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Transportation and manufacturing changed the face of America in the 1800s. Traveling from New York to Chicago went from taking six weeks to be able to travel the distance in two days. Urbanization brought factories, growth, and numerous immigrants from Ireland and Germany.
A major religious reform was underway that targeted drinking, gambling, sexual misconduct, and Sabbath-breaking. Individuals were to strive toward moral perfectibility. These reforms gave birth to the abolitionist and women's right's movements.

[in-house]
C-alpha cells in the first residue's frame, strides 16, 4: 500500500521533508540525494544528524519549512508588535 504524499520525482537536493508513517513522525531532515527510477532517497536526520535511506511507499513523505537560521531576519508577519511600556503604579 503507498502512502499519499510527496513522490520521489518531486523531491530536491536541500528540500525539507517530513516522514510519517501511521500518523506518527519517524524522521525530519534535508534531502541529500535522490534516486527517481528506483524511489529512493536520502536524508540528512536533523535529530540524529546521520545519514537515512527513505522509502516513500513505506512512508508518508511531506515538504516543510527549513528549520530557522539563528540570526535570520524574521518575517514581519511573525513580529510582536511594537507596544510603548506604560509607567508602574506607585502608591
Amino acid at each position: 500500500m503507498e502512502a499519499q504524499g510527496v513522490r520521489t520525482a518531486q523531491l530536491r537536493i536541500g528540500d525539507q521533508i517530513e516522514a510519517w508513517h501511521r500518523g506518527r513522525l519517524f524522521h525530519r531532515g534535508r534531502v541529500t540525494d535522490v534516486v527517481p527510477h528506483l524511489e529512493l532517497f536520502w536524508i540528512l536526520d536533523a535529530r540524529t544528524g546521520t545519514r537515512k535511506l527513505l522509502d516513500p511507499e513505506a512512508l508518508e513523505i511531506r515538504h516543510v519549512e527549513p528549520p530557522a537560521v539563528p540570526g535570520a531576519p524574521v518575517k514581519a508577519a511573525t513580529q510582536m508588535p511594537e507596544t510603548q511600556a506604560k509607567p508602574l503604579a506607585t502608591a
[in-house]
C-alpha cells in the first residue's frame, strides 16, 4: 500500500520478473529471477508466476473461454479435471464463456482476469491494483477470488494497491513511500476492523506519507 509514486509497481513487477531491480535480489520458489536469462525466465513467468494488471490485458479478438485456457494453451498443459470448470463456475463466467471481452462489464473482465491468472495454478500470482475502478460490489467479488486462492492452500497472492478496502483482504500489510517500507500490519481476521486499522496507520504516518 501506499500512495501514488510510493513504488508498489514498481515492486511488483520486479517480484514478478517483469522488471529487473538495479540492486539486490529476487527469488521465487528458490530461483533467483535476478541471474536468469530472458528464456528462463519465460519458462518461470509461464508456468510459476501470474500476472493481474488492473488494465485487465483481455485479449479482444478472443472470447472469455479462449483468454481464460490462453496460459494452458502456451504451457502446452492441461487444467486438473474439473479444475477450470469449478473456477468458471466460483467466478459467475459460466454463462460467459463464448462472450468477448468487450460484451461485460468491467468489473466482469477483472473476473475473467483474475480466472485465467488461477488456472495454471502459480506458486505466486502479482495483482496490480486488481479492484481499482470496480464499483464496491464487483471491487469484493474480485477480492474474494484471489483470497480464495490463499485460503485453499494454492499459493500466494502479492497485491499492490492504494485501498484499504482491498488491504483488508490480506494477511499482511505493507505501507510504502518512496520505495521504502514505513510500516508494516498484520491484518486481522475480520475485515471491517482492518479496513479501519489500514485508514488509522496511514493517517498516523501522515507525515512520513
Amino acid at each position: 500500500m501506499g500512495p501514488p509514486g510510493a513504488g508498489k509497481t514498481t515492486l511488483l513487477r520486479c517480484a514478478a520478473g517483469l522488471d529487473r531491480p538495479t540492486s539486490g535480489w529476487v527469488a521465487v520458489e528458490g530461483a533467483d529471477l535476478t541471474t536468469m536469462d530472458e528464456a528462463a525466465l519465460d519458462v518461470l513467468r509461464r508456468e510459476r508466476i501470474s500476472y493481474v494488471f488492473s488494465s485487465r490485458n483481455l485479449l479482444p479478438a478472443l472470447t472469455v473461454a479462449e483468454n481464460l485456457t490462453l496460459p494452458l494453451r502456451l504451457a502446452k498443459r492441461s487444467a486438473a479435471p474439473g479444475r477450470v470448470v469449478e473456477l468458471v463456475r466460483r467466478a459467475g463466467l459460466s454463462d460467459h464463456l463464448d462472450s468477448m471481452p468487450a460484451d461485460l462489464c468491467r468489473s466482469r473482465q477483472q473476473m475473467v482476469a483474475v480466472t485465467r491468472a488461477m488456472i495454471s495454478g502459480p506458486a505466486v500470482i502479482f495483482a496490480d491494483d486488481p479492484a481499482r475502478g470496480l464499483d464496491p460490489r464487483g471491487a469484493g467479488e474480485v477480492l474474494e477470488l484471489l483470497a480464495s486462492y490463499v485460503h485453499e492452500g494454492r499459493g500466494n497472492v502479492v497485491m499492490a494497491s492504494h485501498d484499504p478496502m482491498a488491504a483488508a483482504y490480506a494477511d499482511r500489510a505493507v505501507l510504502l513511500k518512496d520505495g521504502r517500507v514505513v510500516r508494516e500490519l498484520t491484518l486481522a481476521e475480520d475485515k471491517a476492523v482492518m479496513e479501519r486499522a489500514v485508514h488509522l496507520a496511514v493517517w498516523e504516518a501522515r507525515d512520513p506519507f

With the invention of the steamboat by Robert Fulton in 1807 and the completion of the Erie Canal in 1825, the stage was now set and by the 1840s the US rails had become the biggest supporter of interregional trade.
Immigrants came in droves and by 1830; most of the population in New York was foreign-born. The potato famine brought 1.5 million immigrants from Ireland and the political unrest in Germany brought the Germans to America.
Factories went up everywhere, which hurt the business of artisans who were unable to be competitively priced. Samuel Slater made the mill the nation's first permanent cotton factory. Unfortunately, it began the exploitation of women and children with low wages and long workweeks. This culminated in the largest strike in American history in 1836.
Goldfield, David...[et al.,], "The American Journey: a history of the United States", Volume 1, Brief 3rd Edition, 2004.